Pharmaceuticals and Personal
Care Products in Drinking Water
to the Environmental Protection Agency, Pharmaceuticals and Personal
Care Products (PPCPs) refer to any product used by individuals
for personal health or cosmetic reasons or used by agribusiness to enhance
growth or health of livestock.
and over the counter drugs
- Veterinary drugs
- Sun-screen products
- Diagnostic agents
- Vitamins and supplements
shown that pharmaceuticals are present in our nation's groundwater
and surface water. PPCPs have collected in the water through a few
different pathways. Drugs are not entirely broken down and absorbed
by our bodies and are excreted and passed into wastewater and subsequently
surface water. PPCPs also end up in water from different disposal
methods such as being flushed down the toliet or being drained
in the sink.
to date have not found evidence of adverse human health effects, current
research shows that PPCPs in the
water can have negative impacts on ecological health. As this
research continues, there are some steps we can take now to properly
of these leftover and unwanted chemicals to prevent ecological
impact. Proper disposal
will reduce our exposure to these chemicals and can help reduce
the amount found in our
waters, including those waters used as drinking water resources.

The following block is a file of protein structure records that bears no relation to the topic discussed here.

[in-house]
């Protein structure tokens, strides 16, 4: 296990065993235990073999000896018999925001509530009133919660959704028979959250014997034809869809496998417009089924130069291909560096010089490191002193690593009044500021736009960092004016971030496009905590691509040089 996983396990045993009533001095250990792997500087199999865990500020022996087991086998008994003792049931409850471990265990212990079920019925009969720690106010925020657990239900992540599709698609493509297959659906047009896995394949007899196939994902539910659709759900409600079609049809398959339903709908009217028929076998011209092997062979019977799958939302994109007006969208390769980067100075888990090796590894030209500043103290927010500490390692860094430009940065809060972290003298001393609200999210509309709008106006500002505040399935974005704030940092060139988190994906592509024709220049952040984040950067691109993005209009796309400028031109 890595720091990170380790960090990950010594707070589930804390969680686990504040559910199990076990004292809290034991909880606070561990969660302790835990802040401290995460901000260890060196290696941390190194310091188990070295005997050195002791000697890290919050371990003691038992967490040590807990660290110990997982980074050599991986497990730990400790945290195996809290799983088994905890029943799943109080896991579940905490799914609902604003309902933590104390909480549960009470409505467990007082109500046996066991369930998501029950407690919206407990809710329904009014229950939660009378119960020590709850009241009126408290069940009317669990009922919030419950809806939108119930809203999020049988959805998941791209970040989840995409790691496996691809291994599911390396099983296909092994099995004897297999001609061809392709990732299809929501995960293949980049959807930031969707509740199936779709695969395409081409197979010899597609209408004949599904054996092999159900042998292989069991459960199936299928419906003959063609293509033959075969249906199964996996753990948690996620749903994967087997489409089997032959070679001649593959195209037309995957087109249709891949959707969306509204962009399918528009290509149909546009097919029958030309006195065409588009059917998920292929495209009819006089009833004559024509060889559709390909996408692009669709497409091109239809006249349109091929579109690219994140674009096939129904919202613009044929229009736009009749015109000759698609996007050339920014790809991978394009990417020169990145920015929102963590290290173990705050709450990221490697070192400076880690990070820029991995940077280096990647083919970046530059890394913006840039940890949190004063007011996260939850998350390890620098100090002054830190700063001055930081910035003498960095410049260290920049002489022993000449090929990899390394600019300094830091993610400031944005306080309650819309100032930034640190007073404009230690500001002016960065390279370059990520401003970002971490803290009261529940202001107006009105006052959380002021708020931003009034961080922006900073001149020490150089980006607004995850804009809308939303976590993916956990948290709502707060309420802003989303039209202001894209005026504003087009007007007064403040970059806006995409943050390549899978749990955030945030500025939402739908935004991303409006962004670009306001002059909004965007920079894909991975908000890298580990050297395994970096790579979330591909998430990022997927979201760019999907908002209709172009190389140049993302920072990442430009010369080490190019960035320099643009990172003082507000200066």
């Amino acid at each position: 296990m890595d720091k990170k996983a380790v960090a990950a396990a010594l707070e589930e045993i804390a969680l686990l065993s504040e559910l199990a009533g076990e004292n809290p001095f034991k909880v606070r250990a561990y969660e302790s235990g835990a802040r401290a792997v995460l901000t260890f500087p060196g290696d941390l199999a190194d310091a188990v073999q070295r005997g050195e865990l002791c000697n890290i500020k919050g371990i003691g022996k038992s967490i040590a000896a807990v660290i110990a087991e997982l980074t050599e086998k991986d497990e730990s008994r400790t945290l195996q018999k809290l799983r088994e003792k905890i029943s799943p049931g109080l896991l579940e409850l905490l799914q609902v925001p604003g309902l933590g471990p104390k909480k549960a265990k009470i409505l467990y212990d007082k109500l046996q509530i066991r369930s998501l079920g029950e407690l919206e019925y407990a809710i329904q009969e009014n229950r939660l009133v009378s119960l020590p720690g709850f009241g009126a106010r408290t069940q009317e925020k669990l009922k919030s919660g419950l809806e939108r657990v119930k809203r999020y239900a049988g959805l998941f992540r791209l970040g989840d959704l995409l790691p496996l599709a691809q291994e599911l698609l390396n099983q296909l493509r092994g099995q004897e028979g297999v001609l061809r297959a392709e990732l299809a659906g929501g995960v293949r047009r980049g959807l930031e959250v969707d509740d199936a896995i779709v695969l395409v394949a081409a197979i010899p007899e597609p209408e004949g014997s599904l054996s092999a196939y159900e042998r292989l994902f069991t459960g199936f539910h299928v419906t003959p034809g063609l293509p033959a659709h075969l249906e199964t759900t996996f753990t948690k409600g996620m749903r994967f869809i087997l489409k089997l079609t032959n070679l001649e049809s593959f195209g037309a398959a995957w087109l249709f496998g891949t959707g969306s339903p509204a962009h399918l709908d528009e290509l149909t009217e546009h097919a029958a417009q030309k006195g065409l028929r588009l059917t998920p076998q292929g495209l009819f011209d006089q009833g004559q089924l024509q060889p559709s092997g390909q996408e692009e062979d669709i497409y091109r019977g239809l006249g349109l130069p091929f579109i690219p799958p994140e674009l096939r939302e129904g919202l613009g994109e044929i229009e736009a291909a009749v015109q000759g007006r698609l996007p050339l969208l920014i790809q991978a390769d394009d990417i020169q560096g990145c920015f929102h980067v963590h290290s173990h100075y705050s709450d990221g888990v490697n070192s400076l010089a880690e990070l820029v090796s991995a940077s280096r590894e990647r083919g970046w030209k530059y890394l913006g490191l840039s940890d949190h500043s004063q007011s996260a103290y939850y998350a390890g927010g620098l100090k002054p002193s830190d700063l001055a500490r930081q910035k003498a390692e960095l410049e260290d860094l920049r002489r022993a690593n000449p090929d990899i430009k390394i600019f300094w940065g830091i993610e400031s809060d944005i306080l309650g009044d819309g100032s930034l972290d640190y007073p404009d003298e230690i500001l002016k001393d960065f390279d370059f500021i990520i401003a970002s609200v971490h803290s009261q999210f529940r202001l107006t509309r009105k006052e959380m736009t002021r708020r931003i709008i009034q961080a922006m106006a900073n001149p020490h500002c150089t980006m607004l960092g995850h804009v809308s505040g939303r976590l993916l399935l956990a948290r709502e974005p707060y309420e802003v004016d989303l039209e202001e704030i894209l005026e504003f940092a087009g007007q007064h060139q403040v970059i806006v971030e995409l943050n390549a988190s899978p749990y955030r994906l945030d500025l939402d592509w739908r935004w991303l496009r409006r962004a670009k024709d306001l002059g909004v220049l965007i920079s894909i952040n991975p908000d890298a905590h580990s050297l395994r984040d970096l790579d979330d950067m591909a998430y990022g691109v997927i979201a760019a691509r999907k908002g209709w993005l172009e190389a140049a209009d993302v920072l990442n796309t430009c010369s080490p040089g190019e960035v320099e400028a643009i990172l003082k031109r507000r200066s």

to dispose of unused perscription and over the counter drugs:
Do not flush
prescription drugs down the toilet or drain unless the label or accompanying
information specifically instructs you to do so.
For information on drugs that should be flushed visit the FDA’s website.
of prescription drugs not labeled to be flushed, you may be able to take
drug take-back programs or other programs,
such as household hazardous waste collection events, that collect
drugs at a central location for proper disposal. Call your city
or county government’s
household trash and recycling service and ask if a drug take-back
program is available in your community.
If a drug take-back or collection program is not available:
1. Take your
prescription drugs out of their original containers.
2. Mix drugs
with an undesirable substance, such as cat litter or used coffee
3. Put the mixture into a disposable container with a lid, such as an
empty margarine tub, or into a sealable bag.
4. Conceal or remove any personal information, including Rx number, on
the empty containers by covering it with black permanent marker or duct
tape, or by scratching it off.
5. Place the sealed container with the mixture, and the empty drug containers,
in the trash.
For more information on this topic:
EPA. 2010. Pharmaceuticals and personal care products. Retrieved from
FDA. 2011. How to dispose of unused medicines. Retrieved from http://www.fda.gov/forconsumers/consumerupdates/ucm101653.htm
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